Press Archive

SDSC Shows Scientists What's Shaking

Visualization Team Turns Big Siesmic Data Into Extreme Visualizations of Past and Potential Future California Earthquakes

Published 04/18/2006

The Great 1906 San Francisco Earthquake

On April 18, 1906, the ground began to rupture off the San Francisco coast, violently shaking the earth for more than 40 seconds and leaving much of the Bay Area in ruins. Striking before dawn, the estimated 7.9 magnitude quake created a 300-mile long rip in the Earth's surface along the San Andreas Fault, traveling at speeds up to 8,300 miles per hour.

To help commemorate the 100th anniversary of this earthquake, SDSC visualization experts created a movie showing in extraordinary detail what happened that day based on the latest simulation performed by scientists at the USGS (United States Geological Survey), Menlo Park. Developed by SDSC researchers Steve Cutchin and Amit Chourasia, the movie was unveiled April 18, 2006 at the 100th Anniversary Earthquake Conference in San Francisco.

The conference is hosted by the Earthquake Engineering Research Institute (EERI), the Seismological Society of America (SSA), and the California's Office of Emergency Services. For more information see www.1906eqconf.org.

Center Helps SCEC Simulate Magnitude 7.7 Earthquake on San Andreas Fault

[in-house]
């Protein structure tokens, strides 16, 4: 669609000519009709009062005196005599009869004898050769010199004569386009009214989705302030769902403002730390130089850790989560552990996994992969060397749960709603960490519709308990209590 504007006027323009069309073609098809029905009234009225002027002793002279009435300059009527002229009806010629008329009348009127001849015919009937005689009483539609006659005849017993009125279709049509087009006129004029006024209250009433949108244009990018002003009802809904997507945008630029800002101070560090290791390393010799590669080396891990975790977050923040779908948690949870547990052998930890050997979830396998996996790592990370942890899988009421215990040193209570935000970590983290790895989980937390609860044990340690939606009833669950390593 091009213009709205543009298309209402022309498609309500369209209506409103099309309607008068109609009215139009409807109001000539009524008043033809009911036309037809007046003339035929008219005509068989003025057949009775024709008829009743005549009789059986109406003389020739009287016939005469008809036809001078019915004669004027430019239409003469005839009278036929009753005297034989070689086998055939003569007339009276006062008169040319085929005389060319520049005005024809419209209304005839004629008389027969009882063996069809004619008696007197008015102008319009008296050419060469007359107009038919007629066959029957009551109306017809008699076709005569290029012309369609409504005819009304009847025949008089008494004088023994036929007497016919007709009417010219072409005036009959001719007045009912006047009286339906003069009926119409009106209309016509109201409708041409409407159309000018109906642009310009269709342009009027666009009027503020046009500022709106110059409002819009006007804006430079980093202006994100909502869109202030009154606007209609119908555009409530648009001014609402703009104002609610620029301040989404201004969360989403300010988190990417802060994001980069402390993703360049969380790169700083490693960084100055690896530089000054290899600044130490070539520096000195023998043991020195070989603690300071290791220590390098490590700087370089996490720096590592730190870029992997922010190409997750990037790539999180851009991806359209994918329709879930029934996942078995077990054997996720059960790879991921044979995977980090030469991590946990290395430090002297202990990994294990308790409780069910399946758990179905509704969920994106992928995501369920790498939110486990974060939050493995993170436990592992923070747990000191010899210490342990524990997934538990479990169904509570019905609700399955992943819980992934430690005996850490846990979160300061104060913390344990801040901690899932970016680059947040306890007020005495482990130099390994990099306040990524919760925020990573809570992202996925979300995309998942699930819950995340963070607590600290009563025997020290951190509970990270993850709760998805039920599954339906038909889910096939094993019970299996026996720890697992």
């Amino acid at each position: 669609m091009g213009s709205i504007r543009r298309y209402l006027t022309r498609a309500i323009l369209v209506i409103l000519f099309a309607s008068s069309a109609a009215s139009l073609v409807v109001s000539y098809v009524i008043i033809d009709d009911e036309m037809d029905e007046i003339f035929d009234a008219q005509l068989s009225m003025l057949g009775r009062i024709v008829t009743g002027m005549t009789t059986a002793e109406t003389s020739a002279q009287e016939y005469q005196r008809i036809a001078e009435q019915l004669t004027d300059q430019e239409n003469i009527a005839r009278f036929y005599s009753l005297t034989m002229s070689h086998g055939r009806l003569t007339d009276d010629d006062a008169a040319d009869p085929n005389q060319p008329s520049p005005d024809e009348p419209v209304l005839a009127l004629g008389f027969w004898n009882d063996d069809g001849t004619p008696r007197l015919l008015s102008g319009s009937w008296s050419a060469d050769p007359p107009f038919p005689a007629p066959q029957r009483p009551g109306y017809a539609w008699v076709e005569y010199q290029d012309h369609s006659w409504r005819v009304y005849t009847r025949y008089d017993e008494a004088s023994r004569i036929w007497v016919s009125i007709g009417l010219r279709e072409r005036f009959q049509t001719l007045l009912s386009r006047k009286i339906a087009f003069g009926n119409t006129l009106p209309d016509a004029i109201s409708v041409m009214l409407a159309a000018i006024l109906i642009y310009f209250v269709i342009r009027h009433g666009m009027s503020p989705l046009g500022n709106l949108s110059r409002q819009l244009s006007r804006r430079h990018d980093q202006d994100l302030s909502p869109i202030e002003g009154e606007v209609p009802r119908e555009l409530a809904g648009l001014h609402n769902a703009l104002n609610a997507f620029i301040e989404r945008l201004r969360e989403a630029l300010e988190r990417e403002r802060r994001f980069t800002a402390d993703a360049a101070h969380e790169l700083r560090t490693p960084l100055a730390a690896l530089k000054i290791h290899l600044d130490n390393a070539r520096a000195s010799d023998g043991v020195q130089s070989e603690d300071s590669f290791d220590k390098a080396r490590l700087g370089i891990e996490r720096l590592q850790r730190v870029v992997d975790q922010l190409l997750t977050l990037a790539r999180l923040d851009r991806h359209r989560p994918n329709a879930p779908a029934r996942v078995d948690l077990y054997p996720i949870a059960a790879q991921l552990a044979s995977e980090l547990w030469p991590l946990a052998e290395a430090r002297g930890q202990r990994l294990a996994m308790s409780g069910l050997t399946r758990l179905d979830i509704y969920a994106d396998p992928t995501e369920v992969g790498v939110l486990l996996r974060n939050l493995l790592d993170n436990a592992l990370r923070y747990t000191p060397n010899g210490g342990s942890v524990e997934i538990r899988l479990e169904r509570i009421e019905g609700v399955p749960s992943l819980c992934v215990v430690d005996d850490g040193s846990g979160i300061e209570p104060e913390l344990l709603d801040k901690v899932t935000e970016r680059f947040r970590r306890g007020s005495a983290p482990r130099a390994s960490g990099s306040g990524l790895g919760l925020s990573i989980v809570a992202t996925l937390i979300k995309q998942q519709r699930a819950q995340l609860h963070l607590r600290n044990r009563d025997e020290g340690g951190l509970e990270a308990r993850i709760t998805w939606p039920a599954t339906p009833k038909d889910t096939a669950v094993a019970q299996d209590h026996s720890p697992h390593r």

The southern part of the major San Andreas fault, has not seen a major earthquake since about 1690, and the accumulated movement may now amount to as much as six meters--setting the stage for an earthquake as large as magnitude 7.7--the "big one."

In January 2006, based on previous simulations at the San Diego Supercomputer Center (SDSC), earthquake scientists from the Southern California Earthquake Center/Community Modeling Environment (SCEC/CME) ran enhanced simulations at SDSC using an improved TeraShake 2 earthquake model.

Read more on TeraShake 2.

SDSC Helps Scientists Simulate the Big One

In late 2004, a collaboration of 33 earthquake scientists, computer scientists, and others from eight institutions produced the largest and most detailed simulation to date of what may happen during a major earthquake on the southern San Andreas fault. The simulation, known as TeraShake, used the new 10 teraflops DataStar supercomputer and large-scale data resources of the San Diego Supercomputer Center (SDSC) at UC San Diego (UCSD).

Read more on TeraShake.